C . A . G . E .
Citizens Against Government Encroachment -- Citoyens Anti Gouvernement Envahissant




State Religion

One of the things we all should appreciate about the separation of church and state is that we no longer have our own or somebody else’s religious beliefs forced upon us. And of course nobody will sully our name and our religious beliefs by imposing our own religion upon others. This is one of the great advantages of modern western democracies.

The only problem with this model, is that the state is slowly but surely assuming the former role of the church in dictating acceptable behaviour. More and more we see it: Politicians of today have replaced the priests of yesterday, with their dogma and fire and brimstone surmons. Scientists have replaced prophets, claiming to represent the unblemished truth by which all should guide their lives, and bureaucrats have replaced clerics, bogging down our lives with a religious attention to the smallest and most ridiculous details.

We do not need this new state religion. We do not want a society where politicians can legislate their own morality and force us to bend unwillingly, by the powers of police and punitive taxation, to their own particular ethical mores. CAGE congratulates the following journalists for having seen the danger:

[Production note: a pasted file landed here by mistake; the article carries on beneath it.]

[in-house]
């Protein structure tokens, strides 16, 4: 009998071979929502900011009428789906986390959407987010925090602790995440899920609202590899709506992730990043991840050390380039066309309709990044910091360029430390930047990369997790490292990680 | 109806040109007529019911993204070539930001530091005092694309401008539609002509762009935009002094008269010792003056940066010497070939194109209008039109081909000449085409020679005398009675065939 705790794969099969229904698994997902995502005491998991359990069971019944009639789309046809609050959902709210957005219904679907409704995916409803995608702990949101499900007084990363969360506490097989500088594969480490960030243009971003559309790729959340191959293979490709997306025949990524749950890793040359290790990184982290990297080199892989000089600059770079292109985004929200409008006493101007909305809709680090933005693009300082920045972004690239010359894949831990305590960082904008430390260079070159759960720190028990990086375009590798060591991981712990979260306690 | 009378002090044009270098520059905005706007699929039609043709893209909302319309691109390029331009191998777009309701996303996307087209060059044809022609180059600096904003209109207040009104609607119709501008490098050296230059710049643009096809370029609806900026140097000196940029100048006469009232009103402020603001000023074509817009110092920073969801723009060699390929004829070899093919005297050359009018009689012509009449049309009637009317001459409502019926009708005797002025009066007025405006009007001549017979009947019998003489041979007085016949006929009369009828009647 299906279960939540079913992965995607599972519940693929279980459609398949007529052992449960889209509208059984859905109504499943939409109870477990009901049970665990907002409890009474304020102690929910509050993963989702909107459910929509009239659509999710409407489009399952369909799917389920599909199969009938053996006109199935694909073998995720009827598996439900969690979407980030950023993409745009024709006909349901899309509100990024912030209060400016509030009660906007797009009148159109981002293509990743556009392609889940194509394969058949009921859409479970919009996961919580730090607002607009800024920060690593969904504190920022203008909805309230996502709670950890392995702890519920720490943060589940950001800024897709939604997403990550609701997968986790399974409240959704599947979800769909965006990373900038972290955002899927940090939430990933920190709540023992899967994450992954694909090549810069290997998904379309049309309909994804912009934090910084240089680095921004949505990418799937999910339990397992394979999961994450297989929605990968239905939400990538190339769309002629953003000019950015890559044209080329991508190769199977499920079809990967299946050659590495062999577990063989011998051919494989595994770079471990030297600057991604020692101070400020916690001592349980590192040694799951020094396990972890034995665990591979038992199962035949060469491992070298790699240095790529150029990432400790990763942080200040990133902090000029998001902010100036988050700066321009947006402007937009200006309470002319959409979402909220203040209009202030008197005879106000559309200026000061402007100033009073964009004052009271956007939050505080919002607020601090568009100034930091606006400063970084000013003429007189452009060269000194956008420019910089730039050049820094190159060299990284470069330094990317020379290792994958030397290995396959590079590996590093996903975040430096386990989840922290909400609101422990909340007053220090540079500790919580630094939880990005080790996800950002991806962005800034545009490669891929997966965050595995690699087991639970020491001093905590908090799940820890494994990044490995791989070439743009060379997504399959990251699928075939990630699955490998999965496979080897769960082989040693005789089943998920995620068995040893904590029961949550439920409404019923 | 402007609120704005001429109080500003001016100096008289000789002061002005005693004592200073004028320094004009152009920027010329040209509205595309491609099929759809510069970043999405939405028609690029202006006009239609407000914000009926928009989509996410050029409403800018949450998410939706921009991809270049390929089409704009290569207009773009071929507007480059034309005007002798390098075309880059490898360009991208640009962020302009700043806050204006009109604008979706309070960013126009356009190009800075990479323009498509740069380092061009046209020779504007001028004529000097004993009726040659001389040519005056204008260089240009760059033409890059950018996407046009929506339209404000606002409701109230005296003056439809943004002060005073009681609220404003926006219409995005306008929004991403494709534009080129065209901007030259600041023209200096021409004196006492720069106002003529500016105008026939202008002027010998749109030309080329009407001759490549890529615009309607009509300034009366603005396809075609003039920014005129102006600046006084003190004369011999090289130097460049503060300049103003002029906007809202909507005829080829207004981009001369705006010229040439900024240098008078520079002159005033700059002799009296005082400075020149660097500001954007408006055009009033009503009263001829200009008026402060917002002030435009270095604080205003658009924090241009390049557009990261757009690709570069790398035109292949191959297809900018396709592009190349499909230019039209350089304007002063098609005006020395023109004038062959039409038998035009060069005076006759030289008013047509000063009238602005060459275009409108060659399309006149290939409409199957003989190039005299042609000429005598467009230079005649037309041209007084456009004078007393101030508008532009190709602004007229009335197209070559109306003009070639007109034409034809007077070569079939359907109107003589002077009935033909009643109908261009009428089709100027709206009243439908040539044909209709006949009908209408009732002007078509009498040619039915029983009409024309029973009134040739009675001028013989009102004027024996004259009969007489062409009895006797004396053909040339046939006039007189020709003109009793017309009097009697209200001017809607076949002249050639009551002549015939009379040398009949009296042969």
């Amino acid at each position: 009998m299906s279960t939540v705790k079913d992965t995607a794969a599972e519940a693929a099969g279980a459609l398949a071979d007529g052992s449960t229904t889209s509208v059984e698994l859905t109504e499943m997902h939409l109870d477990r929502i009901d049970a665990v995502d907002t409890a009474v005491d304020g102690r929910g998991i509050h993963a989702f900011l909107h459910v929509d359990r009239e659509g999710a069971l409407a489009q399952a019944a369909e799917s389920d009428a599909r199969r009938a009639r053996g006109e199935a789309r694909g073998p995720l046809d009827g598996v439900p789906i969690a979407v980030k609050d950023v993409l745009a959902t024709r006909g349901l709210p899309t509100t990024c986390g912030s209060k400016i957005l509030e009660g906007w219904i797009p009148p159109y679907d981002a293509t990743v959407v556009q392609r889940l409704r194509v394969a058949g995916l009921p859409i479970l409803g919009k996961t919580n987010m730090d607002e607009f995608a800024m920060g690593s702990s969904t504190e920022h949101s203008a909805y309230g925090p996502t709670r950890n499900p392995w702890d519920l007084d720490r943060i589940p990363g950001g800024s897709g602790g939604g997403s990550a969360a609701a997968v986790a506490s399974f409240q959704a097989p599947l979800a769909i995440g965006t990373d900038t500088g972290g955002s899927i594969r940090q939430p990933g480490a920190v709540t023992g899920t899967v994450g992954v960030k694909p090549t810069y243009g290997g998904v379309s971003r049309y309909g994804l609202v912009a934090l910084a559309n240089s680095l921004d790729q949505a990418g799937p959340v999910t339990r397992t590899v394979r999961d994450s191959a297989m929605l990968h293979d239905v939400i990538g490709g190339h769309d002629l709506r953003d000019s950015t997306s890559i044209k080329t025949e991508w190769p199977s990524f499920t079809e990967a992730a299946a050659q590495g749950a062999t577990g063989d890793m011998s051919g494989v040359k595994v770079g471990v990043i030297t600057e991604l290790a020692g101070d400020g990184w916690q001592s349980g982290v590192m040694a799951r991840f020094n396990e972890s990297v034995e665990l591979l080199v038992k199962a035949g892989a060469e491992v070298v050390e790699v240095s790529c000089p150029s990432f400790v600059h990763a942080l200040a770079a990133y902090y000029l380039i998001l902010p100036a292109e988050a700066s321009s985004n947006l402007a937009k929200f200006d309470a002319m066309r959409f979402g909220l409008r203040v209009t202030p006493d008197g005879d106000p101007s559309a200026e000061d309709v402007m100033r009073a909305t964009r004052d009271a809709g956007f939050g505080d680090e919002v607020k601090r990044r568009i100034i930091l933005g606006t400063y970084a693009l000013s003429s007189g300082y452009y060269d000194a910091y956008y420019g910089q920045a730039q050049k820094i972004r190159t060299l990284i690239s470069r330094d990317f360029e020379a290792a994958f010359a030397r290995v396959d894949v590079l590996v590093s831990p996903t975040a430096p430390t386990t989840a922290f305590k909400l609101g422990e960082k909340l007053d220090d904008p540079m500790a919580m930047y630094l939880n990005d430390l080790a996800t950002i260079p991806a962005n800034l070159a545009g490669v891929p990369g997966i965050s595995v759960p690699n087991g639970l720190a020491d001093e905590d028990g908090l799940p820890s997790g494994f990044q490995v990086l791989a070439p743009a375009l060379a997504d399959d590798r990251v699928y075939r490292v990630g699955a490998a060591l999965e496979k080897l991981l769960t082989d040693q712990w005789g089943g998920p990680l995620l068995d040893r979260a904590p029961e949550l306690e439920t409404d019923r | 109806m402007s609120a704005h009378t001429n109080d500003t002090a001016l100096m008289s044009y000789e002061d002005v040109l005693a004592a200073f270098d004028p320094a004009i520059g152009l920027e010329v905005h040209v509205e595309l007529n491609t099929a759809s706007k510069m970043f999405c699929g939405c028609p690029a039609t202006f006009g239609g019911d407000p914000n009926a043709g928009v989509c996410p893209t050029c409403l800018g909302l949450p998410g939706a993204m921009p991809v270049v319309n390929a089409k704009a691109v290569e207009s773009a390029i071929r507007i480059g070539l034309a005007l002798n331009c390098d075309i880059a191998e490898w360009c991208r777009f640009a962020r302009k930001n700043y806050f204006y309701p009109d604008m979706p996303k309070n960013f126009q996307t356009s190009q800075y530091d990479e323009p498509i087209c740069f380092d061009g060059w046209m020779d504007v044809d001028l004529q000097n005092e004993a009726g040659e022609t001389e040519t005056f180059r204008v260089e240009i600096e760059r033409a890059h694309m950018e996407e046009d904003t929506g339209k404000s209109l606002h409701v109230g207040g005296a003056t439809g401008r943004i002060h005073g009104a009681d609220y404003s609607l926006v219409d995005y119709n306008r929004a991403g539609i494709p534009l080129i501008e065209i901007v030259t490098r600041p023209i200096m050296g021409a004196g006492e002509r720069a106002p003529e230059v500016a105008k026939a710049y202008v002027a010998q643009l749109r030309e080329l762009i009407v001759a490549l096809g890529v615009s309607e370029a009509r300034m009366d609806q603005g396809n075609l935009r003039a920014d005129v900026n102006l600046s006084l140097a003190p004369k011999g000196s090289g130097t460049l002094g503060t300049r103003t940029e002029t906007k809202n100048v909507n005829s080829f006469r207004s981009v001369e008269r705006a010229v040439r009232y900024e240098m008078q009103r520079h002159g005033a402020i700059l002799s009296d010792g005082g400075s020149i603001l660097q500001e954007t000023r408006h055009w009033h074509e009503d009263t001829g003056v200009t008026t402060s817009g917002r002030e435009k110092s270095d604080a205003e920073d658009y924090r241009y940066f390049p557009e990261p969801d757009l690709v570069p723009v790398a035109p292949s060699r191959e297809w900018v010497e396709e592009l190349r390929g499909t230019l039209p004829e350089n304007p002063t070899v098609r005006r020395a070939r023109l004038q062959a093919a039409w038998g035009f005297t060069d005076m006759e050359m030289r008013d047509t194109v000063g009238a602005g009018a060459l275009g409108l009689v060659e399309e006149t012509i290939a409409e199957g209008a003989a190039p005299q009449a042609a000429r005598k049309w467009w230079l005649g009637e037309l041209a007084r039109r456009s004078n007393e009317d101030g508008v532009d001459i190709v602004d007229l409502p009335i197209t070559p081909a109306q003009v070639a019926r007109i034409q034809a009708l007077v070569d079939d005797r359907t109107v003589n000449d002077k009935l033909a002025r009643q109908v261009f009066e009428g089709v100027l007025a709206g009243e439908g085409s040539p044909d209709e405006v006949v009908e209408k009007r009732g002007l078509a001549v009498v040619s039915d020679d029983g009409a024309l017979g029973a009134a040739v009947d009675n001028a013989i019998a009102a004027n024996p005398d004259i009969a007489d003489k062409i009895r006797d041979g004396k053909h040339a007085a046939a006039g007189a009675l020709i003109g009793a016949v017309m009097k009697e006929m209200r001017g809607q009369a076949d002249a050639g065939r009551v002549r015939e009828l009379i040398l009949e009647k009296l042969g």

Effective November 8, 2007 selected news articles and commentary will be posted on the C.A.G.E. bilingual blog at http://cagecanada.blogspot.com/  where you’re also welcome to post your own comments.   All past entries in this news section and all of ‘’news’’ sub-sections, will remain published here for future reference.





Thank Goodness our enlightened neigbours to the south have the government to protect them from dancing.  Do we really need this?  The problem is not the law itself.  The problem is the generally accepted notion that the government should be involved in coercive social engineering to begin with.



February 23, 2007 -- Where's Kevin Bacon when you need him?

A bid to overturn the city's cabaret law was tripped up yesterday when a state appeals court held that the statute, which bars dancing in most bars and taverns, is constitutional.

A group of social dancers had filed a lawsuit saying the law - which requires establishments to have difficult-to-get cabaret licenses if they allow three or more people to dance - violated their right of free expression.

"Recreational dancing is not a form of expression protected by the federal or state constitutions," the state Appellate Division ruled.

In a unanimous decision, the five-judge panel found the purposes of the 80-year-old law were "to protect the health, safety and general welfare of the public by limiting noise, congestion and various hazards in residential areas."

The dancers' lawyer, Norman Siegel, was out of the country and could not be reached.